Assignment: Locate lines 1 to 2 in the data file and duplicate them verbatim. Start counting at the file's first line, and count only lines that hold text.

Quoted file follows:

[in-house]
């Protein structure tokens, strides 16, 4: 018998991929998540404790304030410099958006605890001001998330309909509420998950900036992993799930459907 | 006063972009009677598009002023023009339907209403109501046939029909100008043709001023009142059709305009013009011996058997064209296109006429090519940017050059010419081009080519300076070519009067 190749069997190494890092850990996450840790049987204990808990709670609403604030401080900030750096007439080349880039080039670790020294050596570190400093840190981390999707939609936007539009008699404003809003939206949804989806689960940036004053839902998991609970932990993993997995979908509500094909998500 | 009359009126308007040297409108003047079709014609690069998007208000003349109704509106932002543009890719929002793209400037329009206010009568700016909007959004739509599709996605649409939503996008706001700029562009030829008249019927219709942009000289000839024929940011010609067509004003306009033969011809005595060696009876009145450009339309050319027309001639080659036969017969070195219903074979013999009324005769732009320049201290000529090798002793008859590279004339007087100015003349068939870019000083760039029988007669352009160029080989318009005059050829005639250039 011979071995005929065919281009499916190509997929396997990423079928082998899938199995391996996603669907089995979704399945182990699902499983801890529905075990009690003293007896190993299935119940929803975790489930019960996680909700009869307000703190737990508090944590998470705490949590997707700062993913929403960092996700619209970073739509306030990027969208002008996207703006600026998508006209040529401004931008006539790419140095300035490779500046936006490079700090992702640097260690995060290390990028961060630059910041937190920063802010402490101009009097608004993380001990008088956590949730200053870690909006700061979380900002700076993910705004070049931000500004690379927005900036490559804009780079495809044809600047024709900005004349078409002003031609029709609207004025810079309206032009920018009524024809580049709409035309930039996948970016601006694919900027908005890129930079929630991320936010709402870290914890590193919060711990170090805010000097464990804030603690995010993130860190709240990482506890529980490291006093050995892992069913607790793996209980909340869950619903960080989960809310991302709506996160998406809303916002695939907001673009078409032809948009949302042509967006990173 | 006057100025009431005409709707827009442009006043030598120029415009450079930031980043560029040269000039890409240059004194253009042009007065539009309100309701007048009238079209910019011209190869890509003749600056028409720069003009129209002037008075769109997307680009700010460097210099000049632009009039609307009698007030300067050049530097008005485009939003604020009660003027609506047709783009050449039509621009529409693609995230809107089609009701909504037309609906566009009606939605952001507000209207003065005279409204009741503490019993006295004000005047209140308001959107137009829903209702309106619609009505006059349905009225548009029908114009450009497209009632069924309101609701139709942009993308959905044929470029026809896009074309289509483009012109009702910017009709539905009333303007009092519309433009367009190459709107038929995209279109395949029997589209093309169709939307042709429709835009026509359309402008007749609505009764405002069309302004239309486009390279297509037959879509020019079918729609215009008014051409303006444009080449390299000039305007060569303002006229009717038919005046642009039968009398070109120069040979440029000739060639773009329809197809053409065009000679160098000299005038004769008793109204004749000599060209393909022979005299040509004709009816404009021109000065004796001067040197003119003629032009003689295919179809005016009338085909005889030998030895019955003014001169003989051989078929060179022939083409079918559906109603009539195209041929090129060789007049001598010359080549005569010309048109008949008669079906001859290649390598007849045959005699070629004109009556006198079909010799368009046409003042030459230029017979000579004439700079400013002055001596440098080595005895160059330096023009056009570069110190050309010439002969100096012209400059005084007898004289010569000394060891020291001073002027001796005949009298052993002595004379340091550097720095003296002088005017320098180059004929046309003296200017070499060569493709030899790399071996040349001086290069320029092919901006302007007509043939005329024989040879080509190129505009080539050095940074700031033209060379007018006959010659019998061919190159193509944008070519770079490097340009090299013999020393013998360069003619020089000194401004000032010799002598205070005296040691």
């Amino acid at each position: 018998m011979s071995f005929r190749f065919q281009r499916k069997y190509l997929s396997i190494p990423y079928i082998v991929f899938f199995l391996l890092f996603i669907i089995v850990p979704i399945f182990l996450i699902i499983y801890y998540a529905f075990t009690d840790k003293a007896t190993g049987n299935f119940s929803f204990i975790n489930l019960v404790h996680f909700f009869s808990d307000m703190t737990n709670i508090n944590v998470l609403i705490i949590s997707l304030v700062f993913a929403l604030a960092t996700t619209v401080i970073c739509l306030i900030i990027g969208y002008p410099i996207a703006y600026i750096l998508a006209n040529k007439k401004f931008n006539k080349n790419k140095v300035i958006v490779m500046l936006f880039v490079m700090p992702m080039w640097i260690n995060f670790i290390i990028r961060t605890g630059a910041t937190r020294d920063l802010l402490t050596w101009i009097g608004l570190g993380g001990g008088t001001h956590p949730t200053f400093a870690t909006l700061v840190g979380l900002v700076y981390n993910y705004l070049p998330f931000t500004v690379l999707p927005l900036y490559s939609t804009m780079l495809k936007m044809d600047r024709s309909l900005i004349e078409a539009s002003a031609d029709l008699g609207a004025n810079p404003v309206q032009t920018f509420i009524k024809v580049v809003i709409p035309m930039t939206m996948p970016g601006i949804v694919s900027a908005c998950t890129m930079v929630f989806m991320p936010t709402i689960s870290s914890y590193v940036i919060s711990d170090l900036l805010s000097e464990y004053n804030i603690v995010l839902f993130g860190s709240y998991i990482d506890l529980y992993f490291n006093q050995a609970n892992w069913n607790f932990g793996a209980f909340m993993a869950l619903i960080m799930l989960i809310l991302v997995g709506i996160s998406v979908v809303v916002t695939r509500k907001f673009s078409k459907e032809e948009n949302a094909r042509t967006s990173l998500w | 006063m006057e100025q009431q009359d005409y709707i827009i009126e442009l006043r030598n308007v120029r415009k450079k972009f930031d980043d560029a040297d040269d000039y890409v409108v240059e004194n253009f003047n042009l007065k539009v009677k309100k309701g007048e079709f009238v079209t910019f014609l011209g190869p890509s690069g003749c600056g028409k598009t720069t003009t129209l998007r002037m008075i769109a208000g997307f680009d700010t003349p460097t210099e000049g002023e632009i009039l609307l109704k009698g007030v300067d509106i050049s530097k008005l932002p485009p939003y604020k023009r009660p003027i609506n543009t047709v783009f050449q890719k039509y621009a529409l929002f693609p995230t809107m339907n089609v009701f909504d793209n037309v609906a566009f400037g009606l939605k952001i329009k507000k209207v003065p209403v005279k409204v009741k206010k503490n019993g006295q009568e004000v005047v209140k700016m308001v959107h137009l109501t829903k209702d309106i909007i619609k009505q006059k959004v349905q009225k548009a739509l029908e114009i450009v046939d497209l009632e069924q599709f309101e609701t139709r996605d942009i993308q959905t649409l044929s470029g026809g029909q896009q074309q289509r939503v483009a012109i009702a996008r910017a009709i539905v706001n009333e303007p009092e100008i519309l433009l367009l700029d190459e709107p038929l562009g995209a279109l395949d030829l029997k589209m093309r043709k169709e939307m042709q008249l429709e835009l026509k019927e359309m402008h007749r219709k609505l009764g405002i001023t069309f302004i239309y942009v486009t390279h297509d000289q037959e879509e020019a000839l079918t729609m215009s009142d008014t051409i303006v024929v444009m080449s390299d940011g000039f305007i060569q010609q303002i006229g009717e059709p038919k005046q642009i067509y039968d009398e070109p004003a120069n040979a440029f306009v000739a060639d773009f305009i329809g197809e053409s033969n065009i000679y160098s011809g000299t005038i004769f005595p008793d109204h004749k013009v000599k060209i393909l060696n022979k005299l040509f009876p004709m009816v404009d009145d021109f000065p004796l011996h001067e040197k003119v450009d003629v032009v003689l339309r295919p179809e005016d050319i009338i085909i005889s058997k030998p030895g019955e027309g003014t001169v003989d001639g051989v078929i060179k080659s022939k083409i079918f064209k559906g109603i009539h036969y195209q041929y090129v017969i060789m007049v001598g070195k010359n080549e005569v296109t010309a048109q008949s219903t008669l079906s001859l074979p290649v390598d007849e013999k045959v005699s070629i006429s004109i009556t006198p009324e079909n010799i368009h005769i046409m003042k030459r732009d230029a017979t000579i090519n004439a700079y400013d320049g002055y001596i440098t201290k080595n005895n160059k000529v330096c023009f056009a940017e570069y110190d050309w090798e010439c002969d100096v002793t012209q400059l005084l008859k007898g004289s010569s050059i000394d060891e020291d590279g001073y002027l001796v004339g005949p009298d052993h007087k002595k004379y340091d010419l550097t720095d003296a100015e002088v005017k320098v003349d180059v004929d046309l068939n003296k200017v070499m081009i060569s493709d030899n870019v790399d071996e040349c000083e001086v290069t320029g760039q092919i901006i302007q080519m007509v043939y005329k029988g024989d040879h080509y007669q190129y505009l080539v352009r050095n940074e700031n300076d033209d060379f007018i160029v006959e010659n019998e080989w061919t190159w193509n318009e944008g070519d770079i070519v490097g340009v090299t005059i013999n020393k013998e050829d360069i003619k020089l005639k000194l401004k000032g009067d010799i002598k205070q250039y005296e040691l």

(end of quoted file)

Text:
[in-house]
């Protein structure tokens, strides 16, 4: 018998991929998540404790304030410099958006605890001001998330309909509420998950900036992993799930459907 | 006063972009009677598009002023023009339907209403109501046939029909100008043709001023009142059709305009013009011996058997064209296109006429090519940017050059010419081009080519300076070519009067 190749069997190494890092850990996450840790049987204990808990709670609403604030401080900030750096007439080349880039080039670790020294050596570190400093840190981390999707939609936007539009008699404003809003939206949804989806689960940036004053839902998991609970932990993993997995979908509500094909998500 | 009359009126308007040297409108003047079709014609690069998007208000003349109704509106932002543009890719929002793209400037329009206010009568700016909007959004739509599709996605649409939503996008706001700029562009030829008249019927219709942009000289000839024929940011010609067509004003306009033969011809005595060696009876009145450009339309050319027309001639080659036969017969070195219903074979013999009324005769732009320049201290000529090798002793008859590279004339007087100015003349068939870019000083760039029988007669352009160029080989318009005059050829005639250039 011979071995005929065919281009499916190509997929396997990423079928082998899938199995391996996603669907089995979704399945182990699902499983801890529905075990009690003293007896190993299935119940929803975790489930019960996680909700009869307000703190737990508090944590998470705490949590997707700062993913929403960092996700619209970073739509306030990027969208002008996207703006600026998508006209040529401004931008006539790419140095300035490779500046936006490079700090992702640097260690995060290390990028961060630059910041937190920063802010402490101009009097608004993380001990008088956590949730200053870690909006700061979380900002700076993910705004070049931000500004690379927005900036490559804009780079495809044809600047024709900005004349078409002003031609029709609207004025810079309206032009920018009524024809580049709409035309930039996948970016601006694919900027908005890129930079929630991320936010709402870290914890590193919060711990170090805010000097464990804030603690995010993130860190709240990482506890529980490291006093050995892992069913607790793996209980909340869950619903960080989960809310991302709506996160998406809303916002695939907001673009078409032809948009949302042509967006990173 | 006057100025009431005409709707827009442009006043030598120029415009450079930031980043560029040269000039890409240059004194253009042009007065539009309100309701007048009238079209910019011209190869890509003749600056028409720069003009129209002037008075769109997307680009700010460097210099000049632009009039609307009698007030300067050049530097008005485009939003604020009660003027609506047709783009050449039509621009529409693609995230809107089609009701909504037309609906566009009606939605952001507000209207003065005279409204009741503490019993006295004000005047209140308001959107137009829903209702309106619609009505006059349905009225548009029908114009450009497209009632069924309101609701139709942009993308959905044929470029026809896009074309289509483009012109009702910017009709539905009333303007009092519309433009367009190459709107038929995209279109395949029997589209093309169709939307042709429709835009026509359309402008007749609505009764405002069309302004239309486009390279297509037959879509020019079918729609215009008014051409303006444009080449390299000039305007060569303002006229009717038919005046642009039968009398070109120069040979440029000739060639773009329809197809053409065009000679160098000299005038004769008793109204004749000599060209393909022979005299040509004709009816404009021109000065004796001067040197003119003629032009003689295919179809005016009338085909005889030998030895019955003014001169003989051989078929060179022939083409079918559906109603009539195209041929090129060789007049001598010359080549005569010309048109008949008669079906001859290649390598007849045959005699070629004109009556006198079909010799368009046409003042030459230029017979000579004439700079400013002055001596440098080595005895160059330096023009056009570069110190050309010439002969100096012209400059005084007898004289010569000394060891020291001073002027001796005949009298052993002595004379340091550097720095003296002088005017320098180059004929046309003296200017070499060569493709030899790399071996040349001086290069320029092919901006302007007509043939005329024989040879080509190129505009080539050095940074700031033209060379007018006959010659019998061919190159193509944008070519770079490097340009090299013999020393013998360069003619020089000194401004000032010799002598205070005296040691």